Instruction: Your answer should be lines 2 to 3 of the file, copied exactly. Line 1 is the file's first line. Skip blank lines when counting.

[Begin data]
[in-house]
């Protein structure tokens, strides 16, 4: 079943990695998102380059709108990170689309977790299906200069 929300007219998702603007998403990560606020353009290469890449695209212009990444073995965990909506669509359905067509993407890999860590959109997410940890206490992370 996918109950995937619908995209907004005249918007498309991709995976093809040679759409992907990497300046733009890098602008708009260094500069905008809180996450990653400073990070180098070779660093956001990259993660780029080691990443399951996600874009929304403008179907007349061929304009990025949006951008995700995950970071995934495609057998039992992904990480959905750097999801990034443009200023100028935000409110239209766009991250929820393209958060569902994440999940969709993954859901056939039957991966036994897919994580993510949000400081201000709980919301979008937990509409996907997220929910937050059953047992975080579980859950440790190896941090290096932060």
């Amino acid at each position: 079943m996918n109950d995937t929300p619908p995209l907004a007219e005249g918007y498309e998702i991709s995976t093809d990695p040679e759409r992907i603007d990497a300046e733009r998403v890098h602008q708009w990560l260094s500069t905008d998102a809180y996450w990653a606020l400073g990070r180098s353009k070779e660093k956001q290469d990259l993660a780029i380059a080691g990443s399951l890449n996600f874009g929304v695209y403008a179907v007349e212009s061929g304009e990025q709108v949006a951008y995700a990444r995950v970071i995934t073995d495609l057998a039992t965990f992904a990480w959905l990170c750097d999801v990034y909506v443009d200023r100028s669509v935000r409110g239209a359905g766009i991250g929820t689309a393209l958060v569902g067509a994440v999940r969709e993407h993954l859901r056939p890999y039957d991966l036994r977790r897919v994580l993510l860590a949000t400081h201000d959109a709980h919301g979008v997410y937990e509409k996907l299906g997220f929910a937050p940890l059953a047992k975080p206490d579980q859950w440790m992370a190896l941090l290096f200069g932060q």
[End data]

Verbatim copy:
């Protein structure tokens, strides 16, 4: 079943990695998102380059709108990170689309977790299906200069 929300007219998702603007998403990560606020353009290469890449695209212009990444073995965990909506669509359905067509993407890999860590959109997410940890206490992370 996918109950995937619908995209907004005249918007498309991709995976093809040679759409992907990497300046733009890098602008708009260094500069905008809180996450990653400073990070180098070779660093956001990259993660780029080691990443399951996600874009929304403008179907007349061929304009990025949006951008995700995950970071995934495609057998039992992904990480959905750097999801990034443009200023100028935000409110239209766009991250929820393209958060569902994440999940969709993954859901056939039957991966036994897919994580993510949000400081201000709980919301979008937990509409996907997220929910937050059953047992975080579980859950440790190896941090290096932060």
């Amino acid at each position: 079943m996918n109950d995937t929300p619908p995209l907004a007219e005249g918007y498309e998702i991709s995976t093809d990695p040679e759409r992907i603007d990497a300046e733009r998403v890098h602008q708009w990560l260094s500069t905008d998102a809180y996450w990653a606020l400073g990070r180098s353009k070779e660093k956001q290469d990259l993660a780029i380059a080691g990443s399951l890449n996600f874009g929304v695209y403008a179907v007349e212009s061929g304009e990025q709108v949006a951008y995700a990444r995950v970071i995934t073995d495609l057998a039992t965990f992904a990480w959905l990170c750097d999801v990034y909506v443009d200023r100028s669509v935000r409110g239209a359905g766009i991250g929820t689309a393209l958060v569902g067509a994440v999940r969709e993407h993954l859901r056939p890999y039957d991966l036994r977790r897919v994580l993510l860590a949000t400081h201000d959109a709980h919301g979008v997410y937990e509409k996907l299906g997220f929910a937050p940890l059953a047992k975080p206490d579980q859950w440790m992370a190896l941090l290096f200069g932060q």